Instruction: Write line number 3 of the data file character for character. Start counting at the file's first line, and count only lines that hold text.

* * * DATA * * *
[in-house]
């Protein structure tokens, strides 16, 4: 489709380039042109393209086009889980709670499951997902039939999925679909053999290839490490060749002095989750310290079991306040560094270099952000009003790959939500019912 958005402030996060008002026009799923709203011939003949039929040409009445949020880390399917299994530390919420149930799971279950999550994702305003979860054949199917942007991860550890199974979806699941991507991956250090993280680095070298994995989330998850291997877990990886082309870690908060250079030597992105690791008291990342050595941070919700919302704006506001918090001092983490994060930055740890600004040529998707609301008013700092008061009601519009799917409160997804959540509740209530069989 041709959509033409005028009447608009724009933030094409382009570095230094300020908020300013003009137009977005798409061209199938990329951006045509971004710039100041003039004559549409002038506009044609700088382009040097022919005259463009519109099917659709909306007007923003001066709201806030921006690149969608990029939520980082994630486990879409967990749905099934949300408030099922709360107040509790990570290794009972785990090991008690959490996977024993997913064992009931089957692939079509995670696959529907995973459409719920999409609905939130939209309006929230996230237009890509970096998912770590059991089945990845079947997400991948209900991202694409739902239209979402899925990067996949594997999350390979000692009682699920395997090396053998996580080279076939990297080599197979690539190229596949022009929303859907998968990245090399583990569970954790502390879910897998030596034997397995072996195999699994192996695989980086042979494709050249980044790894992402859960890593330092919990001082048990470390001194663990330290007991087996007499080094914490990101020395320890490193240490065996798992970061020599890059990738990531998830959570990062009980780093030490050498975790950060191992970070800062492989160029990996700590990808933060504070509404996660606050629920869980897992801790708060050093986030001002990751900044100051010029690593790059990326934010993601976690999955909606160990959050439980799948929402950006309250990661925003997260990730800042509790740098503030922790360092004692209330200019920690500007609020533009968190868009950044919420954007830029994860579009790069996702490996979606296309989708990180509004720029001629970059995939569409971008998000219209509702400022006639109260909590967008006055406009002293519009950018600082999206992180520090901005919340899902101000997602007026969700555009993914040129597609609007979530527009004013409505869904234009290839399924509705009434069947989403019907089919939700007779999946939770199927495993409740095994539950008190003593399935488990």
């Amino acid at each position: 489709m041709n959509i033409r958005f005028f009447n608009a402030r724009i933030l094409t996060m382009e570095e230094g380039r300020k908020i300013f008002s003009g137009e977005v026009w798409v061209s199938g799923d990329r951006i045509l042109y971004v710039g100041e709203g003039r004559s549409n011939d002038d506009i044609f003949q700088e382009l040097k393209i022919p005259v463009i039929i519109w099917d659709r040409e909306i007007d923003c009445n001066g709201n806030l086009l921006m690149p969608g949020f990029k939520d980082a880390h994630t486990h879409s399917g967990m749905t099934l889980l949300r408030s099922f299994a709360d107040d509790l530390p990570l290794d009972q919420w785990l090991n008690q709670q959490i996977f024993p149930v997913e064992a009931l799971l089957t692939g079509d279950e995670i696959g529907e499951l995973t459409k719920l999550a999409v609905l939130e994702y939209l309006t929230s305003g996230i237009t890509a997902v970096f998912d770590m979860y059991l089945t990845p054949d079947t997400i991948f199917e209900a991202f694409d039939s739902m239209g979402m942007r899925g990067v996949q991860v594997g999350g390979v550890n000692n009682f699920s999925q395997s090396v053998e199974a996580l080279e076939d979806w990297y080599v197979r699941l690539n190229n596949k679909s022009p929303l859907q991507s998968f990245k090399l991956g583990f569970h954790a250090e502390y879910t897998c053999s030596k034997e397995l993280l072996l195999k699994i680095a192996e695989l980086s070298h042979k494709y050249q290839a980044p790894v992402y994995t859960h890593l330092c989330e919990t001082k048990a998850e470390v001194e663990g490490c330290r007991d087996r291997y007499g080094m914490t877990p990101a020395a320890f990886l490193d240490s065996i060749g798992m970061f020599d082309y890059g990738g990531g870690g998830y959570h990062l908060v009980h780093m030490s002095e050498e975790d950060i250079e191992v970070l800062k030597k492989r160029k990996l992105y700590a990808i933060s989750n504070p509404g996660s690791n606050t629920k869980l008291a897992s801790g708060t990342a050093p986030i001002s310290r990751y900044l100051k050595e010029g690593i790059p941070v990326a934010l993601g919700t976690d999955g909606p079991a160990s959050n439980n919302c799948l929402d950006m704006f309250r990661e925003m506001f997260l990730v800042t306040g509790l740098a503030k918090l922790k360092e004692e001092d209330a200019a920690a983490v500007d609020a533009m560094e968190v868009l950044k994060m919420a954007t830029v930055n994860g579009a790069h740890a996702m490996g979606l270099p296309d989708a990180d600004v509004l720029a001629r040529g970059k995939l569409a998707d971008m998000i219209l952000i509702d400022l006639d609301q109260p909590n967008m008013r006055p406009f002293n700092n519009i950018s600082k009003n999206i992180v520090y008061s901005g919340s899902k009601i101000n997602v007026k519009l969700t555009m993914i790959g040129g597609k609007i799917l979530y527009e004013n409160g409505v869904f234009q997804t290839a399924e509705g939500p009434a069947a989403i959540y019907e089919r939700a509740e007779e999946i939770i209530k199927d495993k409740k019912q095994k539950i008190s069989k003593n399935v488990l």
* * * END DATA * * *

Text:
């Amino acid at each position: 489709m041709n959509i033409r958005f005028f009447n608009a402030r724009i933030l094409t996060m382009e570095e230094g380039r300020k908020i300013f008002s003009g137009e977005v026009w798409v061209s199938g799923d990329r951006i045509l042109y971004v710039g100041e709203g003039r004559s549409n011939d002038d506009i044609f003949q700088e382009l040097k393209i022919p005259v463009i039929i519109w099917d659709r040409e909306i007007d923003c009445n001066g709201n806030l086009l921006m690149p969608g949020f990029k939520d980082a880390h994630t486990h879409s399917g967990m749905t099934l889980l949300r408030s099922f299994a709360d107040d509790l530390p990570l290794d009972q919420w785990l090991n008690q709670q959490i996977f024993p149930v997913e064992a009931l799971l089957t692939g079509d279950e995670i696959g529907e499951l995973t459409k719920l999550a999409v609905l939130e994702y939209l309006t929230s305003g996230i237009t890509a997902v970096f998912d770590m979860y059991l089945t990845p054949d079947t997400i991948f199917e209900a991202f694409d039939s739902m239209g979402m942007r899925g990067v996949q991860v594997g999350g390979v550890n000692n009682f699920s999925q395997s090396v053998e199974a996580l080279e076939d979806w990297y080599v197979r699941l690539n190229n596949k679909s022009p929303l859907q991507s998968f990245k090399l991956g583990f569970h954790a250090e502390y879910t897998c053999s030596k034997e397995l993280l072996l195999k699994i680095a192996e695989l980086s070298h042979k494709y050249q290839a980044p790894v992402y994995t859960h890593l330092c989330e919990t001082k048990a998850e470390v001194e663990g490490c330290r007991d087996r291997y007499g080094m914490t877990p990101a020395a320890f990886l490193d240490s065996i060749g798992m970061f020599d082309y890059g990738g990531g870690g998830y959570h990062l908060v009980h780093m030490s002095e050498e975790d950060i250079e191992v970070l800062k030597k492989r160029k990996l992105y700590a990808i933060s989750n504070p509404g996660s690791n606050t629920k869980l008291a897992s801790g708060t990342a050093p986030i001002s310290r990751y900044l100051k050595e010029g690593i790059p941070v990326a934010l993601g919700t976690d999955g909606p079991a160990s959050n439980n919302c799948l929402d950006m704006f309250r990661e925003m506001f997260l990730v800042t306040g509790l740098a503030k918090l922790k360092e004692e001092d209330a200019a920690a983490v500007d609020a533009m560094e968190v868009l950044k994060m919420a954007t830029v930055n994860g579009a790069h740890a996702m490996g979606l270099p296309d989708a990180d600004v509004l720029a001629r040529g970059k995939l569409a998707d971008m998000i219209l952000i509702d400022l006639d609301q109260p909590n967008m008013r006055p406009f002293n700092n519009i950018s600082k009003n999206i992180v520090y008061s901005g919340s899902k009601i101000n997602v007026k519009l969700t555009m993914i790959g040129g597609k609007i799917l979530y527009e004013n409160g409505v869904f234009q997804t290839a399924e509705g939500p009434a069947a989403i959540y019907e089919r939700a509740e007779e999946i939770i209530k199927d495993k409740k019912q095994k539950i008190s069989k003593n399935v488990l």